PlayStation’s longest-running video game series, “Ratchet and Clank” steps out of the console and springs to life in a CG-animated movie of the same title that will open on May 25 in local cinemas nationwide.
“Ratchet and Clank” is based on the iconic PlayStation video game where two unlikely heroes Ratchet (voiced by James Arnold Taylor) and Clank (David Kaye) struggle to stop a vile villain named Chairman Drek (Paul Giamatti) from destroying every planet in the Solana Galaxy. Ratchet is the last of his kind, a foolhardy “Lombax” who has grown up alone on a backwater planet with no family of his own. Clank is a pint-sized robot with more brains than brawn. When the two stumble upon a dangerous weapon capable of destroying entire planets, they must join forces with a team of colourful heroes called the Galactic Rangers in order to save the galaxy. Along the way, the will learn about heroism, friendship, and the importance of discovering one’s own identity.
The movie also features the voices of John Goodman as Grimroth, Bella Thorne as Cora, Rosario Dawson as Elaris, Jim Ward as Captain Qwark, and Sylvester Stallone as Victor Von Ion.
Ratchet, having crash landed on Veldin as an infant, grew up alone and used his well earned street smarts to keep himself alive. Grimroth, a local ship mechanic, took Ratchet in and employs him on his garage. Ratchet has a tough exterior but also has the heart of a dreamer and feels he is destined for great things in the universe.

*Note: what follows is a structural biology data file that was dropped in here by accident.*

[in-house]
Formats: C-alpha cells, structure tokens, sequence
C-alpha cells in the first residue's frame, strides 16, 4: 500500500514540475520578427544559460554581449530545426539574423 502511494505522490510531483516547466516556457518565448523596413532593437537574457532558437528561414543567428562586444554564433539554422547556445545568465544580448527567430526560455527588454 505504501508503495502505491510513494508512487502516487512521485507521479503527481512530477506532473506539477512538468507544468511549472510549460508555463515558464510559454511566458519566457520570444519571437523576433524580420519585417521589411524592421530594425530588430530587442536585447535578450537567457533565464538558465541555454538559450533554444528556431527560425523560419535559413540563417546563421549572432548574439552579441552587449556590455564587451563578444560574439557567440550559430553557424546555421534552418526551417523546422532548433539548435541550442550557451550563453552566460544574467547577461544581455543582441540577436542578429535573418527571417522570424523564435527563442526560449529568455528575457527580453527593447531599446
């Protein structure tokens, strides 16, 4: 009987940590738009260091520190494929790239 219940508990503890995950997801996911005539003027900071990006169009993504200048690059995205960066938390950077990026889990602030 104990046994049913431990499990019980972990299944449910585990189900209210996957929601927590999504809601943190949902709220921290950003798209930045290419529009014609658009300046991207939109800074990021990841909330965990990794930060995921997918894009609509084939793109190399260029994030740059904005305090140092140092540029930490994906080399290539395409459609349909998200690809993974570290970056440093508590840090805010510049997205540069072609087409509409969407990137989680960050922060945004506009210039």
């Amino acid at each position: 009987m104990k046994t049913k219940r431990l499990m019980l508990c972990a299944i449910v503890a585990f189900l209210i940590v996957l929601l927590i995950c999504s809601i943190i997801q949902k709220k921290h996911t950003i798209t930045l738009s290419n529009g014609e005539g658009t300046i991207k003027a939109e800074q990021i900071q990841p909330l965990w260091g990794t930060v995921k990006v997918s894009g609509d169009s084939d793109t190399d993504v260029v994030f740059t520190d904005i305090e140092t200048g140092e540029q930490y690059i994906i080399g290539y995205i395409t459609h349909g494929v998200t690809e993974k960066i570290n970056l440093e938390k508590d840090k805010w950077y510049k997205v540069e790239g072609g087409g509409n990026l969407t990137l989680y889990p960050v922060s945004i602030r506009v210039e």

Born out of a Zoni-aided warbot factory malfunction, Clank is the personification of innocent book smart. He is a living computer filled with tons of data that he accesses freely. However, he has only lived in the universe for a short time and retains a lot of the child-like curiosity one would expect from a creature only days old.
Directed by Kevin Munroe, who studied animation and began his career in the games industry and whose recent directorial job was that of 2007’s reboot of “Teenage Mutant Ninja Turtles” says he’s remained true to the source material when it comes to making “Ratchet and Clank.”
“My whole approach to it has been, If it ain’t broke, don’t fix it. Ratchet was one of the first games where you actually wanted to watch and you would get a laugh out of the cut-scenes. I think there’s a lot of feeling, especially with video games, that you have to go in and reinvent a lot of stuff,” shared Munroe.
Game on when “Ratchet and Clank” opens May 26 (Thursday) in cinemas from OctoArts Films International.